Posted 4 October 2018 in JOTS Highlights, Clinical Issues and Treatment by Anna Stagg, MEd, PhD & Amanda NeMoyer, J.D., Ph.D.
Childhood physical and/or sexual abuse—something more than 100,000 youth in the United States have experienced—has been observed to detrimentally impact youth across biological, psychological, and social domains, and may lead to posttraumatic stress and trauma
Posted 3 October 2018 in StressPoints, Diversity Issues by Chris Sexton, PhD, MSW, and Briana Woods-Jaeger, PhD, MS
Toxic stress resulting from chronic exposure to adverse childhood experiences (ACEs), including trauma exposure, parent mental health problems, and family dysfunction, can lead to numerous health, social, and behavioral problems throughout the lifespan (Anda et al., 2006).
Posted 2 October 2018 in StressPoints, Trauma and the Arts by Scott Janssen
Written during the slaughter of the Peloponnesian War which engulfed the Greek world in the fifth century BCE, Euripides’ play The Trojan Women is one of the most unsparing pieces of anti-war literature ever written.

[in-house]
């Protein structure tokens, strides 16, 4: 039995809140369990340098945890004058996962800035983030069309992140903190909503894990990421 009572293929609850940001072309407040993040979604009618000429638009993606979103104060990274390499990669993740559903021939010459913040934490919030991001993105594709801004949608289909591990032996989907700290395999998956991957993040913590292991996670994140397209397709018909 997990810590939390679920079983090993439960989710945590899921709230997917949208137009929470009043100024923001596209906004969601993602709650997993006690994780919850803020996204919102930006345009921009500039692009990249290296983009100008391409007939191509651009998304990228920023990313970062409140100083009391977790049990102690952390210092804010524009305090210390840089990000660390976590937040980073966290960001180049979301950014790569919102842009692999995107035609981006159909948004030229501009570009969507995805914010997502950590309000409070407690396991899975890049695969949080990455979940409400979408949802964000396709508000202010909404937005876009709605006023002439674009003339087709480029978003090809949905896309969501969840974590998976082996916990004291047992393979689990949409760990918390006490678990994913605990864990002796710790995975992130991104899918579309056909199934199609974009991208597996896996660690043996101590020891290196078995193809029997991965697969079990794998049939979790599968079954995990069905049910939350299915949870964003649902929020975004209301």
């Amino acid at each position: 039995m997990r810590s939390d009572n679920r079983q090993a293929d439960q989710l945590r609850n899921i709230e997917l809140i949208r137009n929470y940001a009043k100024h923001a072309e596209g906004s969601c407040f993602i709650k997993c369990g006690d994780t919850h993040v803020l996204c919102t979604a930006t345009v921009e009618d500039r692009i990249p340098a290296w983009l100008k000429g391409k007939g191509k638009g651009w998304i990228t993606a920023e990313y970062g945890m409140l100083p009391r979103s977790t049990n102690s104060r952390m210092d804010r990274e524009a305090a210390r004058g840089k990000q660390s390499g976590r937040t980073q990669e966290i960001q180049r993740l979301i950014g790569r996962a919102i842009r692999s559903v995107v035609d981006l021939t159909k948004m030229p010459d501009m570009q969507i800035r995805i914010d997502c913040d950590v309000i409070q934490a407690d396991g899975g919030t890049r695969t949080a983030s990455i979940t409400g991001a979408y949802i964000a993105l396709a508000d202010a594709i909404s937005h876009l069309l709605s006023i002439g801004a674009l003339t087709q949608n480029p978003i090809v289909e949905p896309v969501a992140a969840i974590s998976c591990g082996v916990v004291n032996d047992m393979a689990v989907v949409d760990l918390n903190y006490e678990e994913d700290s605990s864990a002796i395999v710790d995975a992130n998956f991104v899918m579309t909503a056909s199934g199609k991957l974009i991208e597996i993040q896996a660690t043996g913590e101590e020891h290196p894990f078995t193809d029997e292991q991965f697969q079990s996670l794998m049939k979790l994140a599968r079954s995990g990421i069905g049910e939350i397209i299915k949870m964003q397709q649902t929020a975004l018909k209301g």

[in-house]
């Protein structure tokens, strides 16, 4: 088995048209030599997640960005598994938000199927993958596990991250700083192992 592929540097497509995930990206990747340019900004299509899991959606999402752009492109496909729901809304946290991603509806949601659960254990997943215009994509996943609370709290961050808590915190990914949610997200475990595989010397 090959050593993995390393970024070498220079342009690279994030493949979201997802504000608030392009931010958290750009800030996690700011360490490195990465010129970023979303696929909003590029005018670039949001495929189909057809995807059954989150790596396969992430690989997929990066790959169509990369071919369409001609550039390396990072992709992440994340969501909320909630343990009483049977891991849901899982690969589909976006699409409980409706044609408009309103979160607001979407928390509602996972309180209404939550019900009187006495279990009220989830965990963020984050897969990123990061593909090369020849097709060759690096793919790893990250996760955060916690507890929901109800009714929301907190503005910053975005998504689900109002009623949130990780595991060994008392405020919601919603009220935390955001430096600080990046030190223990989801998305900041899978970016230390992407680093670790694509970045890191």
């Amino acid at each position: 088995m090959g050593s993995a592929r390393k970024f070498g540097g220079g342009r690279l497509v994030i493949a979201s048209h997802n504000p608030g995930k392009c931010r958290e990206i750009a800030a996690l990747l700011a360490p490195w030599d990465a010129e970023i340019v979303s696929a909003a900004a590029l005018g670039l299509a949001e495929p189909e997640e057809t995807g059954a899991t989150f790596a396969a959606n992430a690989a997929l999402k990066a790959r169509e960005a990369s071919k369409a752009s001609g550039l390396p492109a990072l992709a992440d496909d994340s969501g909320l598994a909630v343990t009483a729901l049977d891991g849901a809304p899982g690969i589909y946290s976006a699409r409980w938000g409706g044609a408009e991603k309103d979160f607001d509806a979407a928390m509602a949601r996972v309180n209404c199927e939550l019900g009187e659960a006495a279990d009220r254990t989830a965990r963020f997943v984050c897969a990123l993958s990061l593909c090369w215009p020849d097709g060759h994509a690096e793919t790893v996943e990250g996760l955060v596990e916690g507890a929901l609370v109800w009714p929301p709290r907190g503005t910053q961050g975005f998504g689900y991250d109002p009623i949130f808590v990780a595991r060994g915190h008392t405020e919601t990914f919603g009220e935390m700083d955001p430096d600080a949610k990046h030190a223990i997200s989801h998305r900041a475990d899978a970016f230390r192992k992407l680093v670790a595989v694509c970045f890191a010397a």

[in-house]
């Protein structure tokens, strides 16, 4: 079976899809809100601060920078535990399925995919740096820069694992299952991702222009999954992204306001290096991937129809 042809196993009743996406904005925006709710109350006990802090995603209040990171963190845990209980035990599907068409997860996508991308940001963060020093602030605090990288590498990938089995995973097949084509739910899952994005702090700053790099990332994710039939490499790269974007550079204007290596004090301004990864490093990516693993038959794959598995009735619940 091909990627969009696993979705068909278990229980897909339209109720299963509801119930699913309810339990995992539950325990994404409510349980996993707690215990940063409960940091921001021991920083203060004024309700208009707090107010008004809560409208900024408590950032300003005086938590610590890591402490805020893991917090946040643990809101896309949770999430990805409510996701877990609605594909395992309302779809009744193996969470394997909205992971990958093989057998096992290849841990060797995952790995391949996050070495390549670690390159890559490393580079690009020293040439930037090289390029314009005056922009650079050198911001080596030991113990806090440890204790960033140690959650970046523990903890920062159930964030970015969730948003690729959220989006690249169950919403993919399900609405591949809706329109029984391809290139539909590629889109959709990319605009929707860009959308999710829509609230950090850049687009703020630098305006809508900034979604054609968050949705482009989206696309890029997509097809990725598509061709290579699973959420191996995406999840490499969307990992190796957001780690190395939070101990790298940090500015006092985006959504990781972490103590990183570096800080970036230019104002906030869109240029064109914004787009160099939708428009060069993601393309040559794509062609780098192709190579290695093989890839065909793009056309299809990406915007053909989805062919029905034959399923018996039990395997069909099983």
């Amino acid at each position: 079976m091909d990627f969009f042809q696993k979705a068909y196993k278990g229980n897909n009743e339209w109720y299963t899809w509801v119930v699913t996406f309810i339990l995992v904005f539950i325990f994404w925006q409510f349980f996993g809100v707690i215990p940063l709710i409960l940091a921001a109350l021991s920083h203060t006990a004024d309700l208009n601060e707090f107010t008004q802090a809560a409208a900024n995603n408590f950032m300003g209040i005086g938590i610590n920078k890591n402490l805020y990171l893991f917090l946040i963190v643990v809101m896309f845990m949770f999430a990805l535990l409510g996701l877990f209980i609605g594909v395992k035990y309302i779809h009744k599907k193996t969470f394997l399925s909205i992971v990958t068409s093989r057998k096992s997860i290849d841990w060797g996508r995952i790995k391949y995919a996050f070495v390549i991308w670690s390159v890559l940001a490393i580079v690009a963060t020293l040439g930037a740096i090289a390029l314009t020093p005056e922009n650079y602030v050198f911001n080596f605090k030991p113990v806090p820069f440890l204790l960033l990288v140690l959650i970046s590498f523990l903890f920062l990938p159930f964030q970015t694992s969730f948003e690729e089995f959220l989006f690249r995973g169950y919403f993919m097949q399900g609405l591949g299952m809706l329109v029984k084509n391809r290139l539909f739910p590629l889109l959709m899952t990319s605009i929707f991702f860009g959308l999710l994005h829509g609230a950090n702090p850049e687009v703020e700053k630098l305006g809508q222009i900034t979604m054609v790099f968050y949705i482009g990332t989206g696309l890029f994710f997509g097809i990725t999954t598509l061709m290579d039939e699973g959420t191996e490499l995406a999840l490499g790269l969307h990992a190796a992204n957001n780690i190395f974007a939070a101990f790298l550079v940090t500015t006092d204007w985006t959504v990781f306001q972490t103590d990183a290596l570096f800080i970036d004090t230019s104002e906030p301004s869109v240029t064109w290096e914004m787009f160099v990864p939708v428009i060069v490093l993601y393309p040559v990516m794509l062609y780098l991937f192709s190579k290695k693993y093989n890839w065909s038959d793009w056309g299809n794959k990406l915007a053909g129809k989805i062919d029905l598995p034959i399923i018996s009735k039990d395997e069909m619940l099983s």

Posted 22 October 2018 in Diversity Issues, JOTS Highlights, Global Issues by Kaitlin Ward, Ph.D., Stacy Shaw, Ph.D., Mingway Chang, Ph.D., & Nabila El-Bassel Ph.D.
Globally, experiencing trauma is associated with depression (Ehring, Razik, & Emmelkamp, 2011; Fowler, Allen, Oldham, & Frueh, 2013). Some studies have found that receiving social support can lessen the effects that traumatic events have on depression; however, this has not been studied among men in Central Asia. Urban areas of Kazakhstan have become desirable destinations for migrants in the Central Asian region who are seeking economic opportunity (Anderson & Hancilova, 2011), insomuch that approximately 3.6 million migrants are currently living in Kazakhstan (International Organization for Migration [IOM], 2017).
Posted 22 October 2018 in JOTS Highlights, Clinical Issues and Treatment by Joseph Spinazzola, Ph.D. & Julian D. Ford, Ph.D.
Over the past 15 years, Developmental Trauma Disorder (DTD) has been formulated and proposed as a diagnosis by clinicians and researchers—and more broadly, as a way to capture the complex psychological, biological, and interpersonal sequelae of children’s exposure to victimization that extend beyond posttraumatic stress disorder (PTSD) (D'Andrea, Ford, Stolbach, Spinazzola, & van der Kolk, 2012
; Ford et al., 2013
; van der Kolk, 2005
). Results of an international survey of pediatric and behavioral health clinicians provided initial support for the clinical utility of the DTD syndrome (Ford et al., 2013